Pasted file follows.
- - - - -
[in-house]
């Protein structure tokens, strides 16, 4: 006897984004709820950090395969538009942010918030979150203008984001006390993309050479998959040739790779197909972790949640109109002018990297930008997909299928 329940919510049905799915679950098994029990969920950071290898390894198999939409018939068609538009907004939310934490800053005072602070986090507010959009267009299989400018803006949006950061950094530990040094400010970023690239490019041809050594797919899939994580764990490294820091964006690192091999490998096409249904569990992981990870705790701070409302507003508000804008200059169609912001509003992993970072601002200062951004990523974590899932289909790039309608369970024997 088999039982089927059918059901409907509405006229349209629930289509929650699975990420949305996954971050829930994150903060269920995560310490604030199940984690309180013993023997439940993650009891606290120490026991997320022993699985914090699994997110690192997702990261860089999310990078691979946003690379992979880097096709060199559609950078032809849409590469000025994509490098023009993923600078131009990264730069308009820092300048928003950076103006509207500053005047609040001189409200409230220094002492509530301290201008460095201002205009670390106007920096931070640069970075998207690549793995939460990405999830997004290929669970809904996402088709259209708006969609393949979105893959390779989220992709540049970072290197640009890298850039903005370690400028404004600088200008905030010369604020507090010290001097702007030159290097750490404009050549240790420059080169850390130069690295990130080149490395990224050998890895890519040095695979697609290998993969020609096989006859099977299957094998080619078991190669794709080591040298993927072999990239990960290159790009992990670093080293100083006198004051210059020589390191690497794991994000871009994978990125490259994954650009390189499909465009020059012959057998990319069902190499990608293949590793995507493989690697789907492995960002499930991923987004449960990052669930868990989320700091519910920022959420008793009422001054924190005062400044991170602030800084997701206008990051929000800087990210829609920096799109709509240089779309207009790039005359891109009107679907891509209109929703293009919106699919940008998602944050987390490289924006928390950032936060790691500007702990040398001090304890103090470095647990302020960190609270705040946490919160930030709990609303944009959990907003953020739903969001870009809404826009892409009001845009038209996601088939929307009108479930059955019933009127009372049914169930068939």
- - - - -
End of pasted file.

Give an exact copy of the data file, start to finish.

[in-house]
């Protein structure tokens, strides 16, 4: 006897984004709820950090395969538009942010918030979150203008984001006390993309050479998959040739790779197909972790949640109109002018990297930008997909299928 329940919510049905799915679950098994029990969920950071290898390894198999939409018939068609538009907004939310934490800053005072602070986090507010959009267009299989400018803006949006950061950094530990040094400010970023690239490019041809050594797919899939994580764990490294820091964006690192091999490998096409249904569990992981990870705790701070409302507003508000804008200059169609912001509003992993970072601002200062951004990523974590899932289909790039309608369970024997 088999039982089927059918059901409907509405006229349209629930289509929650699975990420949305996954971050829930994150903060269920995560310490604030199940984690309180013993023997439940993650009891606290120490026991997320022993699985914090699994997110690192997702990261860089999310990078691979946003690379992979880097096709060199559609950078032809849409590469000025994509490098023009993923600078131009990264730069308009820092300048928003950076103006509207500053005047609040001189409200409230220094002492509530301290201008460095201002205009670390106007920096931070640069970075998207690549793995939460990405999830997004290929669970809904996402088709259209708006969609393949979105893959390779989220992709540049970072290197640009890298850039903005370690400028404004600088200008905030010369604020507090010290001097702007030159290097750490404009050549240790420059080169850390130069690295990130080149490395990224050998890895890519040095695979697609290998993969020609096989006859099977299957094998080619078991190669794709080591040298993927072999990239990960290159790009992990670093080293100083006198004051210059020589390191690497794991994000871009994978990125490259994954650009390189499909465009020059012959057998990319069902190499990608293949590793995507493989690697789907492995960002499930991923987004449960990052669930868990989320700091519910920022959420008793009422001054924190005062400044991170602030800084997701206008990051929000800087990210829609920096799109709509240089779309207009790039005359891109009107679907891509209109929703293009919106699919940008998602944050987390490289924006928390950032936060790691500007702990040398001090304890103090470095647990302020960190609270705040946490919160930030709990609303944009959990907003953020739903969001870009809404826009892409009001845009038209996601088939929307009108479930059955019933009127009372049914169930068939």